Unemployment has fallen to 1.49 million in the three months to May, it was confirmed this morning.
The fall by 0.2 per cent means that joblessness is now at its lowest level since 1975 – when Harold Wilson was Prime Minister, Arthur Ashe was wowing crowds at Wimbledon and Britain held its first referendum on the question of Europe.
The latest figures show that just 4.5 per cent are currently out of work.
But despite the good news from the Office for National Statistics (ONS), there are lingering concerns that wage increases continue to fall further behind the rate of inflation.
If bonuses are excluded, average earnings increased by two per cent year-on-year, compared with current inflation of 2.9 per cent.
This means that real weekly wages have effectively fallen compared with 12 months ago.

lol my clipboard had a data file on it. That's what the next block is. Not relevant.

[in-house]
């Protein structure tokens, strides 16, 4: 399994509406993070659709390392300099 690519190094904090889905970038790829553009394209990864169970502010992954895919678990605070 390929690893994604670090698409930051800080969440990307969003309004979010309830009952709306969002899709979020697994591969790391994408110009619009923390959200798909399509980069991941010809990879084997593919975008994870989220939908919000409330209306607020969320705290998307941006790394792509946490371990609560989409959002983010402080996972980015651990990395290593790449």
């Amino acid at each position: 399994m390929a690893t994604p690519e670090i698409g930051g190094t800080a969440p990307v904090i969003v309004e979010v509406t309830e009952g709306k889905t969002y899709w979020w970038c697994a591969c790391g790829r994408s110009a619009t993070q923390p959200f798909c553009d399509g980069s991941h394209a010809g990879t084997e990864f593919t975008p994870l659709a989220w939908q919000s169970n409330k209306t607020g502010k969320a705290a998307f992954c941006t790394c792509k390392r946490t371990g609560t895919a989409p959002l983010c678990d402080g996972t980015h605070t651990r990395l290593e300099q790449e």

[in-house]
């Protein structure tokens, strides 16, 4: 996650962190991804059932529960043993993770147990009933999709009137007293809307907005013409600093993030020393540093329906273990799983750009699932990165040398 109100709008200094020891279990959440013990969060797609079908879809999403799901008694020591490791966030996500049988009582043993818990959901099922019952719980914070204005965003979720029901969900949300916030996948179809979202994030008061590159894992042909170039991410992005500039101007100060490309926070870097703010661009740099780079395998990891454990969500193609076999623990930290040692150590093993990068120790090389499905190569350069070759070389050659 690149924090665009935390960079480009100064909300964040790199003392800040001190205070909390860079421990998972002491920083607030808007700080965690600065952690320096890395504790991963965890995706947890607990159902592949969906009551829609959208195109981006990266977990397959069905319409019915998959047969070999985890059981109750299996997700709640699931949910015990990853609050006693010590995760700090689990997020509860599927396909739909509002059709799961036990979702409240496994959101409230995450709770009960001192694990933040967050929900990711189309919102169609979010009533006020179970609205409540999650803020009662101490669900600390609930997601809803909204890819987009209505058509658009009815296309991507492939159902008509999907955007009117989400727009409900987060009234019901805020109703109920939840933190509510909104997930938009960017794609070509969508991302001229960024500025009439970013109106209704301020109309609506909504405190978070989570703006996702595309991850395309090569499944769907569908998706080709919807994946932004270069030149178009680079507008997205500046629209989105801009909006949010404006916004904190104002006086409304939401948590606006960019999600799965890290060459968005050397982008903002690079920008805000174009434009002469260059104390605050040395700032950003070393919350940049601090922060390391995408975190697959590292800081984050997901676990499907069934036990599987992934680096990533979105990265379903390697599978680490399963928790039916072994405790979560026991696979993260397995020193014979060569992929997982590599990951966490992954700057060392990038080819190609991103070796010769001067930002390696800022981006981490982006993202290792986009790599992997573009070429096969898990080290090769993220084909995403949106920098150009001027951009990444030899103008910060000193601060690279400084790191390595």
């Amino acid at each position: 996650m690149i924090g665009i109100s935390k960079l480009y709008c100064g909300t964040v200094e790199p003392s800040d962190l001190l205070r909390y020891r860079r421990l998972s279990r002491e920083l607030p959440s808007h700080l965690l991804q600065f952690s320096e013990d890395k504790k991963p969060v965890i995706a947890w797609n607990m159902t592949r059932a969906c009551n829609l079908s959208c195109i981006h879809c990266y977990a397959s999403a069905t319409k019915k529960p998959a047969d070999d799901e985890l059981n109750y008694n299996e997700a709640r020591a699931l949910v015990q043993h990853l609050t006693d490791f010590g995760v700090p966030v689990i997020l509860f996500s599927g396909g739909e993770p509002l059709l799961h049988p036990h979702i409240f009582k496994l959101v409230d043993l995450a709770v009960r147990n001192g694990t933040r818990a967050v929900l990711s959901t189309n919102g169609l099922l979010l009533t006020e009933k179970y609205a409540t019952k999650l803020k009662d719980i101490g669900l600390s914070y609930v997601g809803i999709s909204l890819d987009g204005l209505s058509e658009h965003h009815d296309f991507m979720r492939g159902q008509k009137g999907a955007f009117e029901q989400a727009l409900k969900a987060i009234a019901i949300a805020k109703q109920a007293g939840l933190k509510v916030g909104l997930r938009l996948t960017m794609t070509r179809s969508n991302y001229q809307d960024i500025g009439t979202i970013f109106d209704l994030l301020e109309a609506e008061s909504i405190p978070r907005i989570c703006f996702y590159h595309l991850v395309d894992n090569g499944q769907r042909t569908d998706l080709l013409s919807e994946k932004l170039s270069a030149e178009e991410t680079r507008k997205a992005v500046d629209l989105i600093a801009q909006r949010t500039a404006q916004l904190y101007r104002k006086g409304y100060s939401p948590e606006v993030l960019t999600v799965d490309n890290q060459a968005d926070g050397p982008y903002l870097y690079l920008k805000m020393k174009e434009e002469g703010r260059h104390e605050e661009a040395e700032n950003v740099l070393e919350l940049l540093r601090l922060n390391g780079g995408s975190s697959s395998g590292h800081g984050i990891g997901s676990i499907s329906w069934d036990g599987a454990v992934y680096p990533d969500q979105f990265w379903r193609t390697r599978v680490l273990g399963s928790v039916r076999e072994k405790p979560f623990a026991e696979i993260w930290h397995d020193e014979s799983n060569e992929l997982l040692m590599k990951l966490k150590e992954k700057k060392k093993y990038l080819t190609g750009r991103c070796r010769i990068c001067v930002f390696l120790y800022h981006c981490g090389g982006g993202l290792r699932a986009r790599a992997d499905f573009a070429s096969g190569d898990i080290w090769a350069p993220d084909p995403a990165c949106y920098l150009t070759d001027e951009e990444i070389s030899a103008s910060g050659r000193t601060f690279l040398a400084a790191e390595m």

Matt Hughes, senior statistician at the ONS, said: “Despite the strong jobs picture… there has been another real-terms fall in total earnings, with the growth in weekly wages low and inflation still rising
“The general picture is little changed on last month, with the overall employment rate and that for women both at record highs, the inactivity rate at a joint record low and the unemployment rate falling to its lowest since early summer 1975.”
The pay problem may pile further pressure on Bank of England officials to consider increasing interest rates from their current level of 0.25 per cent.
Paul Hollingsworth, UK economist at Capital Economics, said: “The continued weakness of wage growth provides some ammunition to the more dovish members of the Monetary Policy Committee (MPC) that now is not the time to raise interest rates.”